The very first thing my students learn is how to hold the pencil on its side while drawing basic lines and shapes. The overhand grip, as it’s called in the art world, is a bit awkward at first. But with practice, it quickly becomes second nature to sketchers. One advantage of the overhand grip is how much easier it is to create sweeping pencil strokes and large shapes. Another advantage is that you gain control and flexibility of your wrist when drawing angled and curved lines. You’ll also see increased sensitivity and control when varying line widths and adding tonal values (shading). And the overhand grip is less fatiguing, allowing for longer, more relaxed drawing sessions.
Shown in the photo above, Drawing Lab student, Kirsten, demonstrates how resting a fingertip on the paper helps to stabilize the drawing hand when accuracy is needed. As students progress, they learn to switch from the overhand to tripod grip (standard writing grip) when working on smaller details; then move to an underhand grip when opening up with broad strokes at an easel.
I’ve taught these techniques to hundreds of students in Santa Cruz and Monterey counties. The following photos show some of them using variations on getting sideways with their pencils. Give it a try! Experiment with extending your grip to the end of the pencil, changing the angle of the pencil, and changing the position of your fingers. If you have questions or comments, I’d love to hear from you.
1. Have a fairly sharp point on the pencil so you can use the side of the pencil point.
2. Relax your fingers. The pencil should almost fall from your fingertips.
3. Practice large ovals on a sheet of paper. Also try patterns of angled and curved lines. Keeping your hand and arm off the paper, move your whole arm when drawing. (This takes some practice to get used to.)
4. Start with the pencil touching lightly on the paper; then, little by little, put more pressure on the pencil, creating darker lines and shapes.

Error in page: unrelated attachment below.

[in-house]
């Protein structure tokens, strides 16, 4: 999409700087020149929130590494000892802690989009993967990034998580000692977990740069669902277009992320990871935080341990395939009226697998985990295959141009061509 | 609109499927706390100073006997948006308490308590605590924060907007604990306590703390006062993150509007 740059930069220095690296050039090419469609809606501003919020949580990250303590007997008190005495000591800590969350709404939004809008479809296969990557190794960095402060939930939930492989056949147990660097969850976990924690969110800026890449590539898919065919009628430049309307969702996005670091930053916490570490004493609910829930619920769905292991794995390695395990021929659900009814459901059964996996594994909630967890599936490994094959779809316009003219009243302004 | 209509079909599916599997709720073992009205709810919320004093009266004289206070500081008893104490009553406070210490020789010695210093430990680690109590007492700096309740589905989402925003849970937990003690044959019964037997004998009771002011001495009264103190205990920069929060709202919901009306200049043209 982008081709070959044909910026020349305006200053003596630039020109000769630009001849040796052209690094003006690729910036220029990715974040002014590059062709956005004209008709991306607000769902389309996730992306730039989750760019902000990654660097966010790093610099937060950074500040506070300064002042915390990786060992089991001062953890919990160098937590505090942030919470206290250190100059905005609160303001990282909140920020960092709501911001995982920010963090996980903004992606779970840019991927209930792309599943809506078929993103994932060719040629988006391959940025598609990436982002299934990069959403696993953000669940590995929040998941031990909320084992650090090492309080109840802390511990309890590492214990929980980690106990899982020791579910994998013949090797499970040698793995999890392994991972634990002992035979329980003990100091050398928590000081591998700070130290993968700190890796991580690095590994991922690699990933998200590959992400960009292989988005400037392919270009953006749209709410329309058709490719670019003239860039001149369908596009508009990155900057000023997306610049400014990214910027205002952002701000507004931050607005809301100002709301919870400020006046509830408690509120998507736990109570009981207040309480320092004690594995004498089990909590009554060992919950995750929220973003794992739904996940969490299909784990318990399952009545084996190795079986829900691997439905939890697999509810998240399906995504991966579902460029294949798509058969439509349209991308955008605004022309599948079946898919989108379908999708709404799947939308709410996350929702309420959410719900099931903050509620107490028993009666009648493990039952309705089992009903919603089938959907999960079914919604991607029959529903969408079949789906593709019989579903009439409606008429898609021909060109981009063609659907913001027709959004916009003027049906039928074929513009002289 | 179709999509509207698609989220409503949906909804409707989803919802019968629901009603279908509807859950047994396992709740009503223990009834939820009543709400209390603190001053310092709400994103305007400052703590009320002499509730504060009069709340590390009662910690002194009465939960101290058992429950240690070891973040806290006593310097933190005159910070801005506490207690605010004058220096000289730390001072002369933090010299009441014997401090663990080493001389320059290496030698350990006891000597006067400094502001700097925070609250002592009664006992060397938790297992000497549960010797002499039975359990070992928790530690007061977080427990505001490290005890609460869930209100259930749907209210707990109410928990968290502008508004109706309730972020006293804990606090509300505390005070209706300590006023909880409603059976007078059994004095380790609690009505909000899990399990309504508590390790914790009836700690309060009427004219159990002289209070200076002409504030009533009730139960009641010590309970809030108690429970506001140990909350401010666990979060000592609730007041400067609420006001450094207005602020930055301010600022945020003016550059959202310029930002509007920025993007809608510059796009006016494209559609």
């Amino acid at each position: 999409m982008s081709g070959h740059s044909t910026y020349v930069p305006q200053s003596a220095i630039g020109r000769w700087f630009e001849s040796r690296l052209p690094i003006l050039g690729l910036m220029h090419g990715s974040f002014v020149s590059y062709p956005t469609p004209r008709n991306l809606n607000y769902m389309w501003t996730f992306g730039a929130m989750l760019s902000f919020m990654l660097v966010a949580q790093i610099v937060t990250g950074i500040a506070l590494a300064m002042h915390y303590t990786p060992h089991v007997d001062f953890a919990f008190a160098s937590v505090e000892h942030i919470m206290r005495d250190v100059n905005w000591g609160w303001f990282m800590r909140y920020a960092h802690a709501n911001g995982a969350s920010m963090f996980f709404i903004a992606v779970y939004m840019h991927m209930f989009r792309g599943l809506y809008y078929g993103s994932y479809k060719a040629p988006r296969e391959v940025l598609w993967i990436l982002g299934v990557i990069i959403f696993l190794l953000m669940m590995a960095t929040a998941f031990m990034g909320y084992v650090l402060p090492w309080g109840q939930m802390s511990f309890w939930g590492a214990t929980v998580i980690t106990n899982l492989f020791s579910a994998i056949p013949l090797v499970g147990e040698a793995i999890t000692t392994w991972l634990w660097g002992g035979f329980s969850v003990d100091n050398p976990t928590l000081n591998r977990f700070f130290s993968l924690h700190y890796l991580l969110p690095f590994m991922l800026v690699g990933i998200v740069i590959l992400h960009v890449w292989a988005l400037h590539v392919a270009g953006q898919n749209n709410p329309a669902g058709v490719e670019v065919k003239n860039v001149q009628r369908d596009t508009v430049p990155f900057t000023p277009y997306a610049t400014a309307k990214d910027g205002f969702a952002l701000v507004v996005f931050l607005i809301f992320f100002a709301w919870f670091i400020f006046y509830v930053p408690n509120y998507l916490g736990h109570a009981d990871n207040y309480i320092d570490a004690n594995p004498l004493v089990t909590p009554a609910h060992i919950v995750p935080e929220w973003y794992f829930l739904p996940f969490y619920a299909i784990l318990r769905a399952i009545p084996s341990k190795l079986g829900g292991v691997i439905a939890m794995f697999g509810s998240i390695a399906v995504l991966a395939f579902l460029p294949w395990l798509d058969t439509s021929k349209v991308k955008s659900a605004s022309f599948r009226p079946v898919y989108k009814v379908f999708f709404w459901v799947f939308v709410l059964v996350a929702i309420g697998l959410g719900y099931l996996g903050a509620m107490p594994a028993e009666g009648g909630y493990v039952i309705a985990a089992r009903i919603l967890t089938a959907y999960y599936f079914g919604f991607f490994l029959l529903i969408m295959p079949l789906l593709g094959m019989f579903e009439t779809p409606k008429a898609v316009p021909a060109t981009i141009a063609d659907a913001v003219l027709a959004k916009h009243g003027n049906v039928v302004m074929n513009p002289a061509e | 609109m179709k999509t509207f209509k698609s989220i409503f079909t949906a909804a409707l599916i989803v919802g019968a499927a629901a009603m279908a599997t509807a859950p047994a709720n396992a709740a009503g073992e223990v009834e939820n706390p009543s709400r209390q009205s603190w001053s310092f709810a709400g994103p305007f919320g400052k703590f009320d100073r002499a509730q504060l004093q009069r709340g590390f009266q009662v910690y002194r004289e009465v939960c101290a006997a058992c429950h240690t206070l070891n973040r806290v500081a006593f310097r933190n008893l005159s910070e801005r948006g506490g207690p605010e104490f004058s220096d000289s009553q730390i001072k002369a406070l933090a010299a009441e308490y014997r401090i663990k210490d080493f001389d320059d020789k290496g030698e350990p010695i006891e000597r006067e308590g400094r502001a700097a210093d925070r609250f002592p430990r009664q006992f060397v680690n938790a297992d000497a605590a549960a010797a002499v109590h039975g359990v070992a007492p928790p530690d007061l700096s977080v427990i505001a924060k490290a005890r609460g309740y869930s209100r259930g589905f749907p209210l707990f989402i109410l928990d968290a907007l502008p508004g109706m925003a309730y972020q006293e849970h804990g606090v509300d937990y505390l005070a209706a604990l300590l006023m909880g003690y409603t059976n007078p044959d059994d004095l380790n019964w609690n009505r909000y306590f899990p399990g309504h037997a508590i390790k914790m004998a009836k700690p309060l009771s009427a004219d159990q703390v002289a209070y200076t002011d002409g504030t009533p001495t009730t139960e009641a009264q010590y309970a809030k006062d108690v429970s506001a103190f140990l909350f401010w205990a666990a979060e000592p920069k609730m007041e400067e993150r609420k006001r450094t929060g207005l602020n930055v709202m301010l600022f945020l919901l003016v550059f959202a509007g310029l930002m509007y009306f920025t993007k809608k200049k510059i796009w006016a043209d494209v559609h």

5. Rotate your pencil every 5 or 10 strokes to maintain a sharp point.
Julia, at Salinas Community school, in classic overhand grip, ready to attack her study sketch of the skull.
Helen, during our classes at the Santa Cruz Mountains Art Center, glides through mapping out a still life. Drawing, while standing at an easel, is much easier and more enjoyable when using the overhand grip. The underhand grip also works very well for pushing and pulling your drawing tool across large compositions.
A Star Community school student extends the overhand grip for control on curved contour lines of an aloe plant. Notice how relaxed her drawing hand is. (Good music always helps in learning to draw!)
In the Scribbles Institute studio, Karla shows excellent overhand technique with an extended grip. Notice how her arm is off the table while sketching initial large shapes of a shell.
Megan adds bold pencil strokes with care and accuracy. Note her excellent underhand technique of holding a snickerdoodle cookie in her left hand while drawing. She is working on a lesson about positive and negative space.
Casey shows how an elbow resting on the table can be used as a pivot point for the whole arm while drawing.
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